Space Base: A SuperParent Tabletop Review

Build an impressive fleet in deep space.

Tabletop games often thrive on progression. Whether it’s leveling up in a pen-and-paper RPG or taking over the world in a strategy game, getting more powerful or having more options throughout a game is a key mechanism to keep people interested.

AEG’s Space Base is an engine-building game that puts players in charge of a space station. Through acquisition of new ships and the luck of the dice, you’ll be racing other players for galactic influence.

What is an engine-building game?

Engine-building games, like AEG’s Space Base (and CMON’s Gizmos, featured in our holiday tabletop guide) handle this in a slightly different way. Throughout a game, you’ll essentially be setting up domino effects. At the start, only one or two might be in position to fall. By the end, you’ll be knocking over a pile and reaping huge rewards.

Like deck-building games, engine-builders have an offering to purchase from. On your turn, you’ll use your funds to purchase new ships and create opportunities for bigger and better combos. Over time, the rewards mount, allowing you to purchase more powerful ships for your fleet.

What is Space Base?

In Space Base, players take turns rolling dice, activating one or more of the 12 numbered sectors, reaping rewards, and buying new ships for their fleets. At the start of your turn, you’ll roll two six-sided dice. You can choose to activate the two sectors corresponding to each of the results or one sector representing the sum.

For instance, if you roll an eleven, you can activate sectors five and six or sector eleven. You’ll earn a combination of credits (money to spend on the current turn), income (recurring funding), or influence (victory points). Every player starts with all eleven sectors filled with starting ships and one occupied by an advanced ship.

When you buy new ships from the offering, you’ll replace the one currently occupying that sector on your board. The old ship is then “deployed” (slotted above the space it previously occupied, upside down) giving you benefits on your opponent’s turn.

Source: AEG
Source: AEG

While some engine-building games simply make your turns more exciting, Space Base is all about eliminating downtime. On every other player’s turn, you can use their dice rolls to activate the abilities on deployed ships.

As an example, if the image above represented your board and an opponent rolled a six and a three, you’d be able to activate the red ability for sector three. You wouldn’t receive any benefit from the six or the combined value of nine, because you don’t have ships deployed in those sectors.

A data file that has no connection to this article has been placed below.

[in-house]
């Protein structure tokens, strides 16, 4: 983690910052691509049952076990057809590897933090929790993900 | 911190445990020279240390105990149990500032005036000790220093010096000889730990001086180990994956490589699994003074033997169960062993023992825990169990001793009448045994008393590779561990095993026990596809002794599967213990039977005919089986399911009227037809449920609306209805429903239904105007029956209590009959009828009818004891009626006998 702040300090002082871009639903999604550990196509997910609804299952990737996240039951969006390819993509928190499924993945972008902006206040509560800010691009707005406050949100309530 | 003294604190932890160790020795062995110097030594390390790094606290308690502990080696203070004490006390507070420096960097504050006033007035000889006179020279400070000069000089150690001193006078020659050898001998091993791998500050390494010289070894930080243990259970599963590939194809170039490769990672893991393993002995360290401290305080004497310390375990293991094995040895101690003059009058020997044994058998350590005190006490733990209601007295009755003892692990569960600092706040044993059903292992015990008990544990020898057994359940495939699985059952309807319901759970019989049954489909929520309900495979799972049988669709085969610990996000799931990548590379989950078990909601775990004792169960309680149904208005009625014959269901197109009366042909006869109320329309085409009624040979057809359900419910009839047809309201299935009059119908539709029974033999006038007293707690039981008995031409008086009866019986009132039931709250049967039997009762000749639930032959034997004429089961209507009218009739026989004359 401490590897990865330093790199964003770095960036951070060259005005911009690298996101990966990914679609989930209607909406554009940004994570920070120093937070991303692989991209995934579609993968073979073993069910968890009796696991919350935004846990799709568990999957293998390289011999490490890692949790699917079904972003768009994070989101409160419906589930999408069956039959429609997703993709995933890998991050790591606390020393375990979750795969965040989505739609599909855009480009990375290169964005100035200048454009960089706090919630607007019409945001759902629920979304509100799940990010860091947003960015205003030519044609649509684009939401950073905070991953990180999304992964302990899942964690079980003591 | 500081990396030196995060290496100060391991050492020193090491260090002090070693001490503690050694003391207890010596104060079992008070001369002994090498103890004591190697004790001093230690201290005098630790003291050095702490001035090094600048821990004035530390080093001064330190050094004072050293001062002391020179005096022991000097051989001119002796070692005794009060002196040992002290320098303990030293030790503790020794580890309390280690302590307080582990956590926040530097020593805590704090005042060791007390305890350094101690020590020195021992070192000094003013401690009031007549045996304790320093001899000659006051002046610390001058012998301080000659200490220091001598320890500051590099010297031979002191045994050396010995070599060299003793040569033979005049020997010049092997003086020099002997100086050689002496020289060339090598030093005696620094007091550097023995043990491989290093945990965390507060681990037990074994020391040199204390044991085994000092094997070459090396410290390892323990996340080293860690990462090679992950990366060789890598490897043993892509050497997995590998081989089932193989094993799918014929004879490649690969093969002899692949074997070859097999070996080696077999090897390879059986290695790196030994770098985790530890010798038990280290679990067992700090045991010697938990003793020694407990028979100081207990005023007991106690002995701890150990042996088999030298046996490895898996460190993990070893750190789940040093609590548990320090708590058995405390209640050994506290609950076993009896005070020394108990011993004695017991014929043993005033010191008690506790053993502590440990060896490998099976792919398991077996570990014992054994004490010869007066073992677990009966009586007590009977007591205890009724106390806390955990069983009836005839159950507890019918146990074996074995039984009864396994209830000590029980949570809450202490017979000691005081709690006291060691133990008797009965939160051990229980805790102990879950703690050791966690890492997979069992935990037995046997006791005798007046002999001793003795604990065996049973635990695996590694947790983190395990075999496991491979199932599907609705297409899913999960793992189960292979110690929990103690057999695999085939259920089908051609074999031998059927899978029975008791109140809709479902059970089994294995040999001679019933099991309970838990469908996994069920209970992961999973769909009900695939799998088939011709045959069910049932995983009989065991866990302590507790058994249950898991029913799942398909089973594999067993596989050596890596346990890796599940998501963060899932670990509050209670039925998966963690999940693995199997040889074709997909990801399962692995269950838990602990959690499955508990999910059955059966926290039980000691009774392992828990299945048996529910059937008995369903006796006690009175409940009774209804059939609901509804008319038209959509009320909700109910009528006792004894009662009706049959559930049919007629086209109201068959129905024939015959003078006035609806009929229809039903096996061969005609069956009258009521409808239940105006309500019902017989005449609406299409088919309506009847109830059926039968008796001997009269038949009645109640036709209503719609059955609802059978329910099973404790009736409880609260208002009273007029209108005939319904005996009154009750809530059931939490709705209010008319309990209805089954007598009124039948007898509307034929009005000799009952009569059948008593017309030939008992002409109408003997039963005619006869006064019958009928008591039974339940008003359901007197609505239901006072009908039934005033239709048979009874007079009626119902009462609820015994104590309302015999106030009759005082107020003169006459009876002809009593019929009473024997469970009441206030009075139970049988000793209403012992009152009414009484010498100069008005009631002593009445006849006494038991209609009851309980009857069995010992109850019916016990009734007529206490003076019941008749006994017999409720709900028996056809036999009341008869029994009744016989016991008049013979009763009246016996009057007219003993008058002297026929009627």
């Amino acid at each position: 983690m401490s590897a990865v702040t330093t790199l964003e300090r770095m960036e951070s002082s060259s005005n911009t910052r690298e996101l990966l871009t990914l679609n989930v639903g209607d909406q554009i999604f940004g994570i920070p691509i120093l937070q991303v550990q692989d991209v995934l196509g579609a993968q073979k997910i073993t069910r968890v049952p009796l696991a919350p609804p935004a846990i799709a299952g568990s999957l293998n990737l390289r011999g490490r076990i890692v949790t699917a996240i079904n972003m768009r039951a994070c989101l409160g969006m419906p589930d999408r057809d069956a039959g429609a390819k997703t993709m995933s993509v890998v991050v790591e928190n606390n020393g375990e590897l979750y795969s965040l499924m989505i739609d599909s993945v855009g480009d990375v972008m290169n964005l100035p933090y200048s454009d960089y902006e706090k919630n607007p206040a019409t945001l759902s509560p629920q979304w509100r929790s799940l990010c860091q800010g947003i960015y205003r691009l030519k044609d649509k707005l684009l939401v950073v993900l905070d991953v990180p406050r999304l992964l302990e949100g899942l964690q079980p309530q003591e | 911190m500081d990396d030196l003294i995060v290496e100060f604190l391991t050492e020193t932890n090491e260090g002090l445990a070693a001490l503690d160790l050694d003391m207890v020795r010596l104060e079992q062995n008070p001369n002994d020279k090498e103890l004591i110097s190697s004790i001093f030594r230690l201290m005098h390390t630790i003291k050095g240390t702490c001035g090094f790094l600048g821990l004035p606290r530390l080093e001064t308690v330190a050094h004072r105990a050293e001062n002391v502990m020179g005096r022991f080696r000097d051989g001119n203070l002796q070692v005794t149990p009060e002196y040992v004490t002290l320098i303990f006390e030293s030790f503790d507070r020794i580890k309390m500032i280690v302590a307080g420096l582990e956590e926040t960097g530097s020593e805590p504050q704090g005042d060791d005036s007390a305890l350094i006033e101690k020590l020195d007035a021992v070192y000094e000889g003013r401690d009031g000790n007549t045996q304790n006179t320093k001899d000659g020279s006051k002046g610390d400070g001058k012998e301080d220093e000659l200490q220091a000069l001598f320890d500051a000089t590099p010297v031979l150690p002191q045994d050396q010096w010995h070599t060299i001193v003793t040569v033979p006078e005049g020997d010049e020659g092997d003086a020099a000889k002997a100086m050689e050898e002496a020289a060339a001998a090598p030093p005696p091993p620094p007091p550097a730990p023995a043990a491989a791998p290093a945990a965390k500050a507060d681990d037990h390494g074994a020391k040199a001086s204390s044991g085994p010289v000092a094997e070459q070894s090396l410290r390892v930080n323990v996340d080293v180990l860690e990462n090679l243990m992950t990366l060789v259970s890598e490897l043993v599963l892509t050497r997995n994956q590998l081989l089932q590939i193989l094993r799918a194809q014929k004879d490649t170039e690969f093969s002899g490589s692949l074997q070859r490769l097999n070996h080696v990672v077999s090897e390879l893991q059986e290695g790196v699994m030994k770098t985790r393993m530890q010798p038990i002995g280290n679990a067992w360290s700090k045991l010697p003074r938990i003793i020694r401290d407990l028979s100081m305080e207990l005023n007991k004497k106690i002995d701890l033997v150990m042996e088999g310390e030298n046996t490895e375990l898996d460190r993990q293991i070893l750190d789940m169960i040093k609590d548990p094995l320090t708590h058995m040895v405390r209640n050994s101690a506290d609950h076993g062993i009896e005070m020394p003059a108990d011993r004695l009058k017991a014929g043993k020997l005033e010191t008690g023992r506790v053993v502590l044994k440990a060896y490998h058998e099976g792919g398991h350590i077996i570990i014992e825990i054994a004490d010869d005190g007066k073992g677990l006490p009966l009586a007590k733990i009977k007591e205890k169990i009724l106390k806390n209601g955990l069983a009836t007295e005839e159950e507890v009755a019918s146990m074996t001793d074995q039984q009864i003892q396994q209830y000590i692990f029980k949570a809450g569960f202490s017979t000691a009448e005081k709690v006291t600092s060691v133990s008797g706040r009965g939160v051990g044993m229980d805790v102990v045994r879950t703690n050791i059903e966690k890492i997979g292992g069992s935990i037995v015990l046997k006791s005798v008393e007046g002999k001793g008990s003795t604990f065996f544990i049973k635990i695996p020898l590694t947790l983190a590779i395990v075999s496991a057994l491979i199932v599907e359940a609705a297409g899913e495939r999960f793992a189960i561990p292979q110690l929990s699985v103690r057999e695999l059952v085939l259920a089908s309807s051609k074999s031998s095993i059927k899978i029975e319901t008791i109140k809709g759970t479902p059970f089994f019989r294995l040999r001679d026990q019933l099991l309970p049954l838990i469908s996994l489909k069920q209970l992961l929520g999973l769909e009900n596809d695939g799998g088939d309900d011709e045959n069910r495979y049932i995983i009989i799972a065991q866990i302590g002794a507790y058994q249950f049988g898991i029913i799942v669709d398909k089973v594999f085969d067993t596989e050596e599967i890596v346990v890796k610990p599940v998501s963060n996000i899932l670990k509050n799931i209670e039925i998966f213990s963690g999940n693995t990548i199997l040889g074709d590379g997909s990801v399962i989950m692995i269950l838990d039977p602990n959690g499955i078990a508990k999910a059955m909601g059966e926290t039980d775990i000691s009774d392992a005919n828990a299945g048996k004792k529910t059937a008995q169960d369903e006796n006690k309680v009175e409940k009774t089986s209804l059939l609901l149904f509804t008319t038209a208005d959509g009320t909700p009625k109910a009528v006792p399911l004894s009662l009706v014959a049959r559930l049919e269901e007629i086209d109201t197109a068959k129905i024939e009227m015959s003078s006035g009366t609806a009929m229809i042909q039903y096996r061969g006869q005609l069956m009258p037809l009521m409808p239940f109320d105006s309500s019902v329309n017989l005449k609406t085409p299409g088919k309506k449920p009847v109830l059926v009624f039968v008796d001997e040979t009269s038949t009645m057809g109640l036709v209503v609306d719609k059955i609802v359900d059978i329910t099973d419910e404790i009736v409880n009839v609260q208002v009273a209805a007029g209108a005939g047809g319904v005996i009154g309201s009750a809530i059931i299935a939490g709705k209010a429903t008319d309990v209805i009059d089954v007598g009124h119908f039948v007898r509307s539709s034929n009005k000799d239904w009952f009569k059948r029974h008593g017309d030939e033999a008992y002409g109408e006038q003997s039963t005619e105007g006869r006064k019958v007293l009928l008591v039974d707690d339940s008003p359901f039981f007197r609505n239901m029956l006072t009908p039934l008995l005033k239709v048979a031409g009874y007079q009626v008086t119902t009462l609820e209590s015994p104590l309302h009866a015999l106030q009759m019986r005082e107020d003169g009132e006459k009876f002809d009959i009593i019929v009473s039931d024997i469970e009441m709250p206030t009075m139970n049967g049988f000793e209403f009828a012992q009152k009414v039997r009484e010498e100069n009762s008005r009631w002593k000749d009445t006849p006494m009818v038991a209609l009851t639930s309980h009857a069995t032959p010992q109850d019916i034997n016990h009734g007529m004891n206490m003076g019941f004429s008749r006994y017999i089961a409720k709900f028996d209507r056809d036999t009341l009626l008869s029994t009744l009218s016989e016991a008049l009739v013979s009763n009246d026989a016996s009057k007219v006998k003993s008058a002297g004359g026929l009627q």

Source: AEG
Source: AEG

As the game proceeds, you’ll build up the deployed ships in each sector. In the image above, you can see that there are now two ships in sector eight. If an opponent rolls an eight, you’d get both of the red benefits.

How complex is Space Base?

Space Base starts off fairly simple, but there are some cards that increase the game’s complexity. There are some abilities that must “charge” before you can use them. Instead of gaining a benefit for that sector, you’ll instead earn a “charge” that can be used at any time.

For instance, in the image above, the ship occupying sector four allows you to add one or two to the sum of any roll when spending a charge token. If an opponent were to roll a seven, you could spend the charge token to instead take the benefit from deployed ships in sector eight or nine.

Charge abilities took us a bit of time to understand in our first playthrough and some rules and FAQ consultation afterward to make sure we were playing them correctly. Outside that, everything in the game is based on symbols with no reading required.

How many players should I have at the table for Space Base?

Space Base plays two to five out of the box. We recommend that you start with a smaller player count to get a feel for how the game progresses. Once you have a handle on it, scaling all the way up to five means more opportunities to trigger combos later in the game.

It can be a little slow at first, since you only start the game with one deployed ship. But it doesn’t take long to start lining up those dominoes to fall on your opponents’ turns.

Don’t bother explaining charged abilities until someone is in a position to purchase one from the market. Let players get a sense for how active and deployed abilities work first.

What’s the verdict?

Engine-builders are a lot of fun for people who like setting up big combos and watching them trigger for big rewards. Some of that can be found in deck-builders, but engine-builders like Space Base and Gizmos are built around good planning and maniacal giggling as your carefully laid schemes stun your opponents.

While Space Base says it plays in 60 minutes, plan for bit more time than that at higher player counts, when teaching new players, and when introducing the game to your kids. The concept is easy to grasp once you have a few turns under your belt.

If you (or your kids) get bored when other players are taking their turns, Space Base has a built-in mechanism for keeping them engaged. However, if they are more likely to have fun with marbles than cards, you might want to look at Potion Explosion or Gizmos as a first step in the genre.

It’s easy to recommend Space Base. Just make sure that someone has a firm grasp of the rules, especially around the more complex cards.